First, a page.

As I Wish I Was In Dixie's Land; bandleader Dan Emmett had been asked to compose a 'walk-around' for Bryant's minstrel act. Written while he toured with the Cincinnati Circus in northern states, hence: "I wish I was in Dixie". Since Emmett couldn't write music, the tune was played several times to Memphis horn player Herman Arnold, who wrote down the chords by ear. Arnold's grave at Elmwood Cemetery in Memphis holds that original musical score. Emmett, who is also credited for writing Turkey In The Straw, may have learned Dixie from two black brothers, Lew & Ben Snowden, sons of Maryland slaves. The lyrics reflect the hopes of a runaway slave for a better future, even in the south. Ben & Lew, well known entertainers in Ohio, share the same gravestone with inscription: "They tought Dixie to Dan Emmett". They knew the song from their own mother Ellen, who sang it as a child.
Carlo Patti [first performance in the South (Variety Theatre, New Orleans) in the play Pocahontas; vocal: Susan Denin]
Francis J. Crosby [as Dixie For The Union; northern propaganda]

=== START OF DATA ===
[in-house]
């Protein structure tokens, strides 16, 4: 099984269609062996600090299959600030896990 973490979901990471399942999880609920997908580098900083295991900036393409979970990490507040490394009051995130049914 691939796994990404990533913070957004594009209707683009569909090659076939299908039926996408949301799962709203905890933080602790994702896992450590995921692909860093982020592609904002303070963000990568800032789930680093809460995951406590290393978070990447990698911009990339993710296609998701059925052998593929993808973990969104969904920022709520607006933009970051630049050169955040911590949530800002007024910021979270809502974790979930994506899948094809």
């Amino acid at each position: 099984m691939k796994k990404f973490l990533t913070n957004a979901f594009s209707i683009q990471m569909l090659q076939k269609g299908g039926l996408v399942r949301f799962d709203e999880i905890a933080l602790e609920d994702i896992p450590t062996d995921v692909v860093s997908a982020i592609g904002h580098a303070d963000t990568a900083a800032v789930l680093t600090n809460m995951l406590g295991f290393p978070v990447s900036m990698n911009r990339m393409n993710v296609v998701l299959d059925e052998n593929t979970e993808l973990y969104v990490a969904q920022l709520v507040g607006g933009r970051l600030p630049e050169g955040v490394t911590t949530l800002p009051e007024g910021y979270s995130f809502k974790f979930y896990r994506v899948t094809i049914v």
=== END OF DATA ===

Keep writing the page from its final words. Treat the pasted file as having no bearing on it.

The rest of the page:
Gen. Albert Pike [Confederate General as Southrans Hear Your Country Call You (The War Song Of Dixie)]
Issler's Orch. [oldest recording (Phonograph)]
Peerless Quartet [as Dixie Land]
Uncle Am Stuart [at the age of 73; see also: Cumberland Gap]
Elvis Presley [in An American Trilogy (see there)]
Mavericks [as Dixie's Land on Song Of America]
No matter the clear association with Southern States and the fact it was used as a campaign song against Lincoln in 1860, it became one of President Lincoln's favorite songs. Dixie stands for the States beneath the Mason-Dixon Line and was also inspired by the $10 bank notes printed in New Orleans bearing the inscription 'dix' on the reverse side on behalf of the local French speaking population.